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There’s a check in the mail for 6.8 million people

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NEW YORK (CNNMoney) — More than 6.8 million Americans will get a refund from their health insurer this summer.

Total value of the rebates will be $332 million, with an average of $80 going to each family. They’ll be issued by August 1.

Thank the Affordable Care Act for the windfall. Under one of the law’s provisions, insurers must issue refunds if they spend more than 20% of what customers pay in premiums on administration and marketing expenses, instead of medical care.

Insurers were first required to issue these refunds in 2012, shelling out a total of $1 billion to consumers. The total dollar amount of refunds has decreased each year since then, as insurers have adjusted to charging less for premiums and operating more efficiently. Insurers paid back $504 million to customers in 2013.

The market for individual insurance policies has made the biggest gains in efficiency, spending 11.5% of premiums on overhead costs last year, down from 15.3% in 2011.

Individuals will either receive a check in the mail, a direct reimbursement to a bank account, or as a discount to future premiums.

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  • Victoria Roth

    Oh I hope I qualify! My Medical bills are insane! And I am not sure how someone with insurance getting a refund is taking food from your mouth… They didn’t say people on medicaid, they said people with insurance. I have been paying for insurance since I was 18… never knew that hurt anyone.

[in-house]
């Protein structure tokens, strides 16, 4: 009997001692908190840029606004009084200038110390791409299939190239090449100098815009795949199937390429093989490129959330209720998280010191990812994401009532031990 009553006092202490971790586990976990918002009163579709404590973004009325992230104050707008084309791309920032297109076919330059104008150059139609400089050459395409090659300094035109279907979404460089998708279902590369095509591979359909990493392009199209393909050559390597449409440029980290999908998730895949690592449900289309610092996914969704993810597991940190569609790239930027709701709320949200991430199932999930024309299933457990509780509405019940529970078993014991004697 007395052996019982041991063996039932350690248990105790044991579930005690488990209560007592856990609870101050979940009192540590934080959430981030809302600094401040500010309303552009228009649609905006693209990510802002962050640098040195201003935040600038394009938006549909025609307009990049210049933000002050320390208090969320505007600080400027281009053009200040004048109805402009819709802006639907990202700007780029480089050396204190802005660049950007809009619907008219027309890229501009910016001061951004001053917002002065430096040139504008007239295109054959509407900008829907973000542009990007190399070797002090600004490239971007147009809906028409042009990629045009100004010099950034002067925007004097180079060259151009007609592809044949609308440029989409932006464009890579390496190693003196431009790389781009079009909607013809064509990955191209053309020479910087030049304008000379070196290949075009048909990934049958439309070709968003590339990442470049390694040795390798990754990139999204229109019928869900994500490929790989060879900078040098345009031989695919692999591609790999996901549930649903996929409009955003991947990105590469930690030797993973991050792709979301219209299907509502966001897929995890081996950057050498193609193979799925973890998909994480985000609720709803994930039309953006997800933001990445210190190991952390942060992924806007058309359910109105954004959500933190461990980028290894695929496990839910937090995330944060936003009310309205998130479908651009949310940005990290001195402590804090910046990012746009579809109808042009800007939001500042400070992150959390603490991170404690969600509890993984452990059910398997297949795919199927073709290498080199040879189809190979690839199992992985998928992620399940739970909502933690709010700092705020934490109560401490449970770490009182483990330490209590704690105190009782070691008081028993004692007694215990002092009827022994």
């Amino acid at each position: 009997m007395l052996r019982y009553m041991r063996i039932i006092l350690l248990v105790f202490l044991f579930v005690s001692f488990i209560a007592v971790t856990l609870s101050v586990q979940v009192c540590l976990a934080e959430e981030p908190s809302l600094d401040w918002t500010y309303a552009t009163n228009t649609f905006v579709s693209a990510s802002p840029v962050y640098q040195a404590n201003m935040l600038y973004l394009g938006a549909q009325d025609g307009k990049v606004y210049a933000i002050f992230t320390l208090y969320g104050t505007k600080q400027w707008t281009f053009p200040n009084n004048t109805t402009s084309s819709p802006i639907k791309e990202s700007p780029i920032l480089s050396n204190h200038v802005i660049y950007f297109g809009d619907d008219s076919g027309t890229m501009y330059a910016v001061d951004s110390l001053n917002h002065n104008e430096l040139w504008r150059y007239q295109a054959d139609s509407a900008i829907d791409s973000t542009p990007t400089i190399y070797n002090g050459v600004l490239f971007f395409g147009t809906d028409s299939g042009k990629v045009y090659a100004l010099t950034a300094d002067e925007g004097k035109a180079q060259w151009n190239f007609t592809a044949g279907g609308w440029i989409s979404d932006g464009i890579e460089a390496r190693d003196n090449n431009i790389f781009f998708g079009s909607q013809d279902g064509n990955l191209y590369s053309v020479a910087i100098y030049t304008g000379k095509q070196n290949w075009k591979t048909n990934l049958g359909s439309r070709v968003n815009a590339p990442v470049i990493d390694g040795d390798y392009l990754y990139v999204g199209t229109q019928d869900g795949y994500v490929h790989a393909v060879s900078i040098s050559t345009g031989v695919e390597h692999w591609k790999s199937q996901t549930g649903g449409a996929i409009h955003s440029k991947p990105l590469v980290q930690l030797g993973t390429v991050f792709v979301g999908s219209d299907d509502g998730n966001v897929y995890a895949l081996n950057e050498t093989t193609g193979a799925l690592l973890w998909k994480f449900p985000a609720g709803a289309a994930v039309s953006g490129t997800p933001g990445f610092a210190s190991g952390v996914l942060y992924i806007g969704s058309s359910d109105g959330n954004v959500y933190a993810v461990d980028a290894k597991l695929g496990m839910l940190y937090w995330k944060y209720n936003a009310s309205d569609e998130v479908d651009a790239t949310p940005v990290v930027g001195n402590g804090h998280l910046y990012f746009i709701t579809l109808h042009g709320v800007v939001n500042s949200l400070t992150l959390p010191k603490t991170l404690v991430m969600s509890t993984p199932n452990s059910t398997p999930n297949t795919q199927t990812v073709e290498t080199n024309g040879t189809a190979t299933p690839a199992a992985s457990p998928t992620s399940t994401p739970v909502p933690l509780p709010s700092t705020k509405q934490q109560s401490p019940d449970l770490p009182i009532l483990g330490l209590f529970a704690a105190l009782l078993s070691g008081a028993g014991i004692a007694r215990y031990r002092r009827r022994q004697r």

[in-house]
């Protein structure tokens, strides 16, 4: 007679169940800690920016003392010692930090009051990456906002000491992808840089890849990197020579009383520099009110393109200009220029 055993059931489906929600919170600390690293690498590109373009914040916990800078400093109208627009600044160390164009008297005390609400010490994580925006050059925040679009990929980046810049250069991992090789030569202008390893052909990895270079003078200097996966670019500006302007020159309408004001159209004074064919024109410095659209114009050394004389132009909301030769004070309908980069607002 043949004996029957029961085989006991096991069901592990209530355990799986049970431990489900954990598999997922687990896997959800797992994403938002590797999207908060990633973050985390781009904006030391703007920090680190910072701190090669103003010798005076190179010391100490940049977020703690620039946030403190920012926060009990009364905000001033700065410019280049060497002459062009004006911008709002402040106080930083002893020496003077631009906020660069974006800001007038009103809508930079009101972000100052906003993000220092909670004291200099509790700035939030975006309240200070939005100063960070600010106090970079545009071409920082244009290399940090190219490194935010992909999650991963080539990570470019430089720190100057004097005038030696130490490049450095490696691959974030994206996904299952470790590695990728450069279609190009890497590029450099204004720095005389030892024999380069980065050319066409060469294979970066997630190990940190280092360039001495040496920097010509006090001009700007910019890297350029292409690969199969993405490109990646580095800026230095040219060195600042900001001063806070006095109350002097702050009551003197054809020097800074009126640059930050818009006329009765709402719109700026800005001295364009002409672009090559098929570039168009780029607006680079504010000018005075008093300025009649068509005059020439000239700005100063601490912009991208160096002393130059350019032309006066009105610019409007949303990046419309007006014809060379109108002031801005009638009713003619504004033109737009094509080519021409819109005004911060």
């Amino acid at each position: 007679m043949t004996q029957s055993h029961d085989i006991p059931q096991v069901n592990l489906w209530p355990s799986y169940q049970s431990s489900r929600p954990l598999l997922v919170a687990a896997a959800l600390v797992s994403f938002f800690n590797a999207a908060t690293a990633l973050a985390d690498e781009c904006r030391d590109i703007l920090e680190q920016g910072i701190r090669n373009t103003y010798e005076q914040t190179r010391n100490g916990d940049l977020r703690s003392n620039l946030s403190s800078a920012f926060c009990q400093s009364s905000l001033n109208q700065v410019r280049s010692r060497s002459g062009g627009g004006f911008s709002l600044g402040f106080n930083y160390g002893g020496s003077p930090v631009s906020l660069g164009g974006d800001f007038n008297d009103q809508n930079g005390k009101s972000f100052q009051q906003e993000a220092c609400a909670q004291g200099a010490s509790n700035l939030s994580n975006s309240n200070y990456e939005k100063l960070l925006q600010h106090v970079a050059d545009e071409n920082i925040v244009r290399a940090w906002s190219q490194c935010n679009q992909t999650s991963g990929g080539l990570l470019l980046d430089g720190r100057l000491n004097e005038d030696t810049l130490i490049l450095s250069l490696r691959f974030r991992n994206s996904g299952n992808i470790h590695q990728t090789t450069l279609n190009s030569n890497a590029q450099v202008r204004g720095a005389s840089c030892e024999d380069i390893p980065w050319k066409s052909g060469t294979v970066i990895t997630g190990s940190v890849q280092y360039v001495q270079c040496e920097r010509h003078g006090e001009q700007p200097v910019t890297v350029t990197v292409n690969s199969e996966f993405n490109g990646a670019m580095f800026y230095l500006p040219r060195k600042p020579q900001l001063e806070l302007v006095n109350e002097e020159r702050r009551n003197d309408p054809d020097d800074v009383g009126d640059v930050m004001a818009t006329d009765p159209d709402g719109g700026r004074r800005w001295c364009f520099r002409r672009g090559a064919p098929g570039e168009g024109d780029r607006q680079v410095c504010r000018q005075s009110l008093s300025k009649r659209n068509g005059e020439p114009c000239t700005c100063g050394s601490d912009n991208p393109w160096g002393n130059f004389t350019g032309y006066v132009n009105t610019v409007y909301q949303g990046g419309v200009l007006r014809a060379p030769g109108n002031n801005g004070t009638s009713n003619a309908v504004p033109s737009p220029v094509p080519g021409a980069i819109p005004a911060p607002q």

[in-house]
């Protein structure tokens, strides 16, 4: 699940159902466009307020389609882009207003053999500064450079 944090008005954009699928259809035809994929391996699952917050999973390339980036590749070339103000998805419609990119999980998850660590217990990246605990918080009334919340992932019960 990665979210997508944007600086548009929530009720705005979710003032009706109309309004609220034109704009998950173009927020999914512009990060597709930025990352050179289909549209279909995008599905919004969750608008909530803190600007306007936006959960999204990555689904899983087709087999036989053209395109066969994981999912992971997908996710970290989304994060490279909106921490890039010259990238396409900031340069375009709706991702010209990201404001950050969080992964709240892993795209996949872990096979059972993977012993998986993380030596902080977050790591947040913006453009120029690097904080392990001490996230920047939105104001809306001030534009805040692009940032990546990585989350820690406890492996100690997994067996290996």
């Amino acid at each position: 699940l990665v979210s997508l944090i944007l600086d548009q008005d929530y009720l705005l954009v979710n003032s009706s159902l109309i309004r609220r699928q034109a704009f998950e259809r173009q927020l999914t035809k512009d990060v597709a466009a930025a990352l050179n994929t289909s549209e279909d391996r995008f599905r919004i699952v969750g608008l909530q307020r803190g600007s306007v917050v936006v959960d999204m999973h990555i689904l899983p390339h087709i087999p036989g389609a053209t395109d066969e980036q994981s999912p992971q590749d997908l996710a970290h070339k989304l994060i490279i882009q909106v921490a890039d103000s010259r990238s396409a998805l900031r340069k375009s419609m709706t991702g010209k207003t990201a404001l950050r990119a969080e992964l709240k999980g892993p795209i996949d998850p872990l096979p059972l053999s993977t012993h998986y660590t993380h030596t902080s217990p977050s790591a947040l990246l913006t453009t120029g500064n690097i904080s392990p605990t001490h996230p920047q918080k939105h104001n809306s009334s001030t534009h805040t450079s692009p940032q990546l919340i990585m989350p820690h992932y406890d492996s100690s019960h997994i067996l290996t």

• trina

    Warner, who voted for the ACA—commonly known as Obamacare—in December 2009, previously said he supported reforms that would lower health premiums and not add to the federal debt.

    However, premiums could rise by as much as 16.6 percent for some Virginians next year, well above the rate of inflation. Anthem HealthKeepers Inc., a subsidiary of WellPoint and one of the state’s largest insurers, is proposing an average increase of 8.5 percent on individual plans.

    Virginia’s health insurers submitted their requests for 2015 premium increases on Wednesday at a meeting with the State Corporation Commission. The insurers cited older, sicker enrollees and regulations and benefits mandated by Obamacare as reasons for raising costs.

    Warner is running for reelection this fall against Republican Ed Gillespie. Gillespie blasted Warner’s claims about Obamacare in a statement issued in May.

  • Edward Pope (@RFRStormer)

    I plan to vote for Warner, as he is doing the right thing here and ACA is working. I have seen many people that had no insurance, now with insurance. While it is not perfect, it is FAR better than not having insurance in this day and age.

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